Study design and setting
A quasi-experimental (pre- and post-test) design, with waitlist comparison group, was used for this study. A self-administered structured questionnaire was used to determine the TBIC-related knowledge and practices of nurses in an intervention group and a waitlist comparison group. It was administered to both groups at baseline (T0) after which the intervention group was exposed to the educational programme. The same cohorts of nurses in both groups were followed up and the questionnaire was again administered 6 months later (T1), as illustrated in Figure 1. After the second data collection wave, the waitlist comparison group was also trained. Then six months later, final data collection was conducted (T2).
The specific objectives of the study were: (1) evaluate effectiveness of the training at 6 months, and (2) assess if there was sustained effect at 12 months.
The study was conducted in Ibadan, the capital city of Oyo State, South-West Nigeria. It is the third largest metropolitan area in Nigeria, and the largest by geographical area (3,080 km2) with an estimated 2011 population of 3,034,206 (density of 985/km2) [29, 30]. Oyo State has the third highest TB burden in Nigeria, with 6901 cases reported in 2017 .
Study population and sample
Nurses who work at two secondary health facilities in two separate Local Government Areas (LGAs), Ring Road State Hospital (Ibadan South-West LGA) and Adeoyo Maternity Teaching Hospital (Ibadan North LGA) constituted the study population: 173 and 217 nurses respectively (total = 390), from available administrative data at the study sites. The LGAs, which are non-contiguous, were purposively selected to avoid the effect of contamination. With an expected moderate effect size (ES > 0.50 < 0.80) in the TBIC knowledge of the nurses, a significance level of 5% and power of 80%, the study required at least 32 participants in each group . However, because of the public health and health system considerations of the educational intervention, all available nurses at the study sites were encouraged to participate. Some of them could not be involved due to scheduling difficulties and since time was running out, a decision was taken to proceed to the next phase of the study after obtaining a reasonable sample size of 100 per site (total = 200).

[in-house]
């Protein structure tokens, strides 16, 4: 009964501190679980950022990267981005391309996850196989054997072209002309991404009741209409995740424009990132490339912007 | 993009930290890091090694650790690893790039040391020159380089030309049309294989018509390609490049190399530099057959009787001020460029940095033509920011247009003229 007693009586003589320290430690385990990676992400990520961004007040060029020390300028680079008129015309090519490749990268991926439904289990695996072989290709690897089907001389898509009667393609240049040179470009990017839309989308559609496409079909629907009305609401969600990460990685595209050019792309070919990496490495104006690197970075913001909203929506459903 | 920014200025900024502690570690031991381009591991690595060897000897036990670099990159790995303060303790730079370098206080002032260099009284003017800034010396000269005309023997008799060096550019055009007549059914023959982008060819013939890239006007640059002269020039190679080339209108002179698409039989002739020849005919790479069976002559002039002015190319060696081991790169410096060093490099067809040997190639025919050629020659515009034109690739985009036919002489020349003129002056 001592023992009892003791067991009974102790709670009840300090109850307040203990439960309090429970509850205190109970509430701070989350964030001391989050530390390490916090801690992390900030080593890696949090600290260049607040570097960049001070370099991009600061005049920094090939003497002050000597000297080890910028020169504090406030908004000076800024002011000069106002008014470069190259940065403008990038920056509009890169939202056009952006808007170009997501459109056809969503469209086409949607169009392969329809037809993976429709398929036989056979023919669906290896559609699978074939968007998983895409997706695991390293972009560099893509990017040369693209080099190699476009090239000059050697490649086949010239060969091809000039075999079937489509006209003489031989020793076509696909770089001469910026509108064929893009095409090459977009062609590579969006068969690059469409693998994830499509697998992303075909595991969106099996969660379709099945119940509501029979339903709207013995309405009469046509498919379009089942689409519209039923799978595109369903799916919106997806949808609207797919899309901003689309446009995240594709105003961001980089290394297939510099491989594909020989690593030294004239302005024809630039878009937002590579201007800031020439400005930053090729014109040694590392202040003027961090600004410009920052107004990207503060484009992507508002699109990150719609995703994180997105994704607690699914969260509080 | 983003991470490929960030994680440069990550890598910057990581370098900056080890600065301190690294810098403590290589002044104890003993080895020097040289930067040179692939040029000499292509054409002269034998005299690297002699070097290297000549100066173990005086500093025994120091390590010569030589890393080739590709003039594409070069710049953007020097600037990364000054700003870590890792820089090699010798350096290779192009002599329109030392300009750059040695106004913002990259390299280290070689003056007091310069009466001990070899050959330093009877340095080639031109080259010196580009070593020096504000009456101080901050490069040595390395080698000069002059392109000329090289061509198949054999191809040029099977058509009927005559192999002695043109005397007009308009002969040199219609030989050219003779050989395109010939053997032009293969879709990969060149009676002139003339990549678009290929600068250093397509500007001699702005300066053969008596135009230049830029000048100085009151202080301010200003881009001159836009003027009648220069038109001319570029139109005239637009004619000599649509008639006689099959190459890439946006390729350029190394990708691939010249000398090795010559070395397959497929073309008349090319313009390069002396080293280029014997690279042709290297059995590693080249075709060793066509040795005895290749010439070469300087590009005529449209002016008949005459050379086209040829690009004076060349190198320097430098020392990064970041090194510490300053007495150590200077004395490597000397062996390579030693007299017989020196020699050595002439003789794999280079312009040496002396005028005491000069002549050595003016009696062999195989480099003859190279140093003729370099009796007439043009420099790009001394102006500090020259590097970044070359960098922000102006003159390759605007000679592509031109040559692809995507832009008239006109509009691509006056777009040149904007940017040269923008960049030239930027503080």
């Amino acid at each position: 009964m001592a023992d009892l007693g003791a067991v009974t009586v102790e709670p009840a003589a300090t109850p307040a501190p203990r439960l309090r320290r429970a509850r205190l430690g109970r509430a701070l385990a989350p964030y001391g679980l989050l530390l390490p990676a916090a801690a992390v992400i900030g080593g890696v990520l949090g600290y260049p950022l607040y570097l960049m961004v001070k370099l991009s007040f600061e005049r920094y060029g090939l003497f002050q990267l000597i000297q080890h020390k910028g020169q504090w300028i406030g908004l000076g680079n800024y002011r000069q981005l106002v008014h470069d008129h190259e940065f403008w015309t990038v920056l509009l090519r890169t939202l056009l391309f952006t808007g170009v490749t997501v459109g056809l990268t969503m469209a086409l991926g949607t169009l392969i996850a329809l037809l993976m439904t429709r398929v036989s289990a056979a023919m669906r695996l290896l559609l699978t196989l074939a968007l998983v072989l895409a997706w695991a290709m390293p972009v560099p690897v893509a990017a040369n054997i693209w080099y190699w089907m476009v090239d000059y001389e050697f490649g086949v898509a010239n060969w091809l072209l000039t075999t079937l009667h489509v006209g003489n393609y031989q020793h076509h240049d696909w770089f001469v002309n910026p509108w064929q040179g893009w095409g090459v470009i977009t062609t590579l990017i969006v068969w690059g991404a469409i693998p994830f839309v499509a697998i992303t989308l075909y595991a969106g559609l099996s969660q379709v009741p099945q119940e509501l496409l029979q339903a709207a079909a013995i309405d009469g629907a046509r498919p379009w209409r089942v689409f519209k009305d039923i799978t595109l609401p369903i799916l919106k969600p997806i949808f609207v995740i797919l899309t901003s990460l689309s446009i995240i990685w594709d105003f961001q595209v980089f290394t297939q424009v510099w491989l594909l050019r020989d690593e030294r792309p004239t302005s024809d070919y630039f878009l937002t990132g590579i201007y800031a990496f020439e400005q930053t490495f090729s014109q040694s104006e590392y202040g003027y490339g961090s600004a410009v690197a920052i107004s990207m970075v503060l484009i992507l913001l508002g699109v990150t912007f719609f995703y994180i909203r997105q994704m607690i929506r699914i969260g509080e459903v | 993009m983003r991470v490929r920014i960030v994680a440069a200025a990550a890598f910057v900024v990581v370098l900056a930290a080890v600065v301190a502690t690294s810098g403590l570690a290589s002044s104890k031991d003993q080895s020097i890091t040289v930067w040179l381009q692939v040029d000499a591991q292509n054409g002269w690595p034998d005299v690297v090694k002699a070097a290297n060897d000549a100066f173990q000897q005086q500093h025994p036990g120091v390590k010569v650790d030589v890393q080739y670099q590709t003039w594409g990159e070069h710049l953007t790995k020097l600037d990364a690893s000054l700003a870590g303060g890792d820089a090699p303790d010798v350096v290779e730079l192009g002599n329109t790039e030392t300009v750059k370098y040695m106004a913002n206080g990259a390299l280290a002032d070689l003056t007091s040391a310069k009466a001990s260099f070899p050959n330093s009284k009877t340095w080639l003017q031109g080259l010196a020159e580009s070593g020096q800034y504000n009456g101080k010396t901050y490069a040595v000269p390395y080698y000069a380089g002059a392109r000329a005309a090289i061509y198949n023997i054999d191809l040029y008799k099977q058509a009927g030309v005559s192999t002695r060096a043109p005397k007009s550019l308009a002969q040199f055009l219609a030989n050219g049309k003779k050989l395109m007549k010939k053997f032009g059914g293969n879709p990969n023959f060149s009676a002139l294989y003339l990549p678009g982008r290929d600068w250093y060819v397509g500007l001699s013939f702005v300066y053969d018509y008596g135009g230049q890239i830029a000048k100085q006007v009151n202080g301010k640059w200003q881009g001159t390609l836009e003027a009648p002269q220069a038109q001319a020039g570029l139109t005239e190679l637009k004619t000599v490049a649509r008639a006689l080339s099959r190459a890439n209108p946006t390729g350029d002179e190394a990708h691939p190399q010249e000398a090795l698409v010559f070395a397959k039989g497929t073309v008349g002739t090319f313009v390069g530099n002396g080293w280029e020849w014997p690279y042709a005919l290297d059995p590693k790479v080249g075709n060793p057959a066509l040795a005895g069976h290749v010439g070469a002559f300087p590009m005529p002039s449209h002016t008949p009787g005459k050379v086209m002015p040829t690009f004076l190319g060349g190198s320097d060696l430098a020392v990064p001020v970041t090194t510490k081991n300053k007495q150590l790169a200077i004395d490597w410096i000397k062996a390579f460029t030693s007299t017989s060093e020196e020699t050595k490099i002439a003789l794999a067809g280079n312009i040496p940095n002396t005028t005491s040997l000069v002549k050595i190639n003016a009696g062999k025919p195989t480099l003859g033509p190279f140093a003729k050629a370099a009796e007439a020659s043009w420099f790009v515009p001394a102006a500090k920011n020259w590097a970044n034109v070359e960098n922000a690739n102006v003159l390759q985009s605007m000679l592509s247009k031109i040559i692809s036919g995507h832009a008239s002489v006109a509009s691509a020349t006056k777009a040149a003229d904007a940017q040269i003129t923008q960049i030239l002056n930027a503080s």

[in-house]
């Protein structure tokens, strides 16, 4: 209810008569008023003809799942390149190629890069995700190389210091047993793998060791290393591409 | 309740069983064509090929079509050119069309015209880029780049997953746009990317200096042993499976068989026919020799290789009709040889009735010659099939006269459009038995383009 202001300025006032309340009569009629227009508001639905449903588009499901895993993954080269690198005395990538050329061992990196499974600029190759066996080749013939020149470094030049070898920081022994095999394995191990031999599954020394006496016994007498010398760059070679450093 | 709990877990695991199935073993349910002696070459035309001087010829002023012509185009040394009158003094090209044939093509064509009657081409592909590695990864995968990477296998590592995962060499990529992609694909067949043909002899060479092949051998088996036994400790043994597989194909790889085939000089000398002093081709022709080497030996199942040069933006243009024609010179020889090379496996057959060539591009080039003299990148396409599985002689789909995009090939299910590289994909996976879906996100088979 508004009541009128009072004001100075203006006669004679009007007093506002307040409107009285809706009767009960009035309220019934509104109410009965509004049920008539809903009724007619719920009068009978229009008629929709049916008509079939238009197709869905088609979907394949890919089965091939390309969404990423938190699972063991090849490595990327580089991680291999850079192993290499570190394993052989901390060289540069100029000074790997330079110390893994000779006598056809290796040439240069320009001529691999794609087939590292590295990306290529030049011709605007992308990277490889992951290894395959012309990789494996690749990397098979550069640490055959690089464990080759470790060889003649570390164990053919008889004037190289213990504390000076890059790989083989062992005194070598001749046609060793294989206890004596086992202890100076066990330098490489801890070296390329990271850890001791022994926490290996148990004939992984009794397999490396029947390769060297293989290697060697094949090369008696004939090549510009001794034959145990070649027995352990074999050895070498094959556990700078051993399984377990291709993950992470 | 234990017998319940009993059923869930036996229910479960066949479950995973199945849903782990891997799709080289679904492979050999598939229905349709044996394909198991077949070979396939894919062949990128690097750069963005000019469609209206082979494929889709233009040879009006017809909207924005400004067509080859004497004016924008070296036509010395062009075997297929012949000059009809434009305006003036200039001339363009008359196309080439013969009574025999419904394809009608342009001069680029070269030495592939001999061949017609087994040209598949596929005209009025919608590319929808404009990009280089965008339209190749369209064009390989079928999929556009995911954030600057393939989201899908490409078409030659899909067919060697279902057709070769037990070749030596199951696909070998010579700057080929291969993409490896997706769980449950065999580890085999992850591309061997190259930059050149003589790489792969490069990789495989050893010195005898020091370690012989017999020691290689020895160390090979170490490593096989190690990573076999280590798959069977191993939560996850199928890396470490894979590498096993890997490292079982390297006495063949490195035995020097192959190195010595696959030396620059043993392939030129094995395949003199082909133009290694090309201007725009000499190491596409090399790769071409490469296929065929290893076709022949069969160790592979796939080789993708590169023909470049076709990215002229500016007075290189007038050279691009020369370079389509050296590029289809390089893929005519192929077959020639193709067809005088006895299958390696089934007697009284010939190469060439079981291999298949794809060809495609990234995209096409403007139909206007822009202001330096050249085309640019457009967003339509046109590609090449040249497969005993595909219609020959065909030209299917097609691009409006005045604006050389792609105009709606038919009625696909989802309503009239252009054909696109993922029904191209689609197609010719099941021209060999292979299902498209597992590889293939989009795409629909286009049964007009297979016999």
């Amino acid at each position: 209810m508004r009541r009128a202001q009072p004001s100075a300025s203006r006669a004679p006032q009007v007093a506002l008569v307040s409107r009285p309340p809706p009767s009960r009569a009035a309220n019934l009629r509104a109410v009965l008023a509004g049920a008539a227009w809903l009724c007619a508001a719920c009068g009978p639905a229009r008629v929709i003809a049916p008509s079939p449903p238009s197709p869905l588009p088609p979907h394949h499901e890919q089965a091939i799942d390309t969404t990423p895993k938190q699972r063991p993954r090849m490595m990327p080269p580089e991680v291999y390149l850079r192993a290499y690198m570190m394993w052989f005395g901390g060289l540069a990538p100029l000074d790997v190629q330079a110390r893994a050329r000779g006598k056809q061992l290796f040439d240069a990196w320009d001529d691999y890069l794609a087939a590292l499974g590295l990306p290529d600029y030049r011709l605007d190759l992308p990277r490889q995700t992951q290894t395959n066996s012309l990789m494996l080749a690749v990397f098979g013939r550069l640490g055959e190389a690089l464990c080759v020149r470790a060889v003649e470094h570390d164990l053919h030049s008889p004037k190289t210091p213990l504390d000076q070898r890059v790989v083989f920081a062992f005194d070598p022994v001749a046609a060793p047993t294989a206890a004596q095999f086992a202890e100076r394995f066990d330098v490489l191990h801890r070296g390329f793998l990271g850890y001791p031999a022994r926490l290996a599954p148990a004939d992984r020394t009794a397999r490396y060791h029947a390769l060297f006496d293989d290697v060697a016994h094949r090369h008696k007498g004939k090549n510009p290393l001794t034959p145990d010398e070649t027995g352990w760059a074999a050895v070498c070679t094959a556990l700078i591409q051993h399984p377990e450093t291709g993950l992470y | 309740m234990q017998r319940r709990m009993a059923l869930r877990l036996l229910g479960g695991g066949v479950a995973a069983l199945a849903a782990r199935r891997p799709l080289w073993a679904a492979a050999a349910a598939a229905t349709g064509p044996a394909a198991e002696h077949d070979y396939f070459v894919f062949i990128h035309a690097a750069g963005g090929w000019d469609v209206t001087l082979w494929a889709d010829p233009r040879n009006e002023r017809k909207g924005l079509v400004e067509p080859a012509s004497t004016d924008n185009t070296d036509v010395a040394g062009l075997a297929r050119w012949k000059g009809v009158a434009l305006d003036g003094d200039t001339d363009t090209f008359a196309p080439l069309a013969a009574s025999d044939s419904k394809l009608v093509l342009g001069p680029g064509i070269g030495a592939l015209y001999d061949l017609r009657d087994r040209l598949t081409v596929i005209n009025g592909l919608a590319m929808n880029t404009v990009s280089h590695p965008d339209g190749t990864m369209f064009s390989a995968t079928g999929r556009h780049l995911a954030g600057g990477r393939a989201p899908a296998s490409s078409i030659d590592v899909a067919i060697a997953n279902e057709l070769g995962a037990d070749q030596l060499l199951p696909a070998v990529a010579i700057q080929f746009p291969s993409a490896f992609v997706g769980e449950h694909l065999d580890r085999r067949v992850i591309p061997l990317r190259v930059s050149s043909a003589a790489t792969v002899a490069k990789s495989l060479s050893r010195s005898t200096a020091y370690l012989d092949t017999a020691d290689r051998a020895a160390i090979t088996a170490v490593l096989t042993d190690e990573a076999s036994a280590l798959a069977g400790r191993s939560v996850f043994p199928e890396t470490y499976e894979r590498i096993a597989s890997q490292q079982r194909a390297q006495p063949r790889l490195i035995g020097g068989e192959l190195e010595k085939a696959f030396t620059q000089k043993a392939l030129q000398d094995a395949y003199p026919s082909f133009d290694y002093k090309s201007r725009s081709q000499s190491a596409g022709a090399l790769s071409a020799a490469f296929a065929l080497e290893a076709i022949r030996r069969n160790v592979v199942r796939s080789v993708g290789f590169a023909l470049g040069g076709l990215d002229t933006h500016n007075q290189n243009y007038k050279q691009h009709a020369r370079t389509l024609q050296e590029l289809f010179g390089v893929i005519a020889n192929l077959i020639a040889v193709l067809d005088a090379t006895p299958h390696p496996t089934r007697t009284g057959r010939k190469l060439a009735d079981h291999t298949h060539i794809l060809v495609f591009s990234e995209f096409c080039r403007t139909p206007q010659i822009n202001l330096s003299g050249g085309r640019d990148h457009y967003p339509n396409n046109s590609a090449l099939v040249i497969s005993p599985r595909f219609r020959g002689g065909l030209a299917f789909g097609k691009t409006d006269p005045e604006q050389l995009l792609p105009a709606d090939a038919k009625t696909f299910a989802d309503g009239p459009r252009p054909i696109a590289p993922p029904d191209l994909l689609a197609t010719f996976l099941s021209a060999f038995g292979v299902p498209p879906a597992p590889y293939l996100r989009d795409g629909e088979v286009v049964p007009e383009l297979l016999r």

The multi-method educational intervention, which took place over a 3-hour period, consisted of didactic lectures in the form of Microsoft PowerPoint presentations prepared from WHO and U.S. Centers for Disease Control and Prevention (CDC) materials on TBIC; a 14-minute video presentation entitled, Implementing TB Infection Control in Outpatient Settings, produced by CDC; as well as sessions for general discussion and practical demonstration [33-35]. A session on hand hygiene was included in the training as this has been recommended by WHO for implementation in the context of general infection control . To serve as reminders, handouts or lectures notes were provided to the nurses at the end of the training session. Also, CDC-designed educational materials (signages, posters and stickers on TBIC workplace practices) were conspicuously displayed at the facility after the training. Adjustments in the training time was made to accommodate the nurses’ work schedule in order to train as many of them as possible: 5 training sessions were held for a group of 18-25 nurses each time, including evening sessions for the nurses that were on night shift. Generally, the educational materials covered the following TBIC-related topics: cause of TB, mode of transmission, symptoms and signs, infectiousness, risk factors and TBIC measures.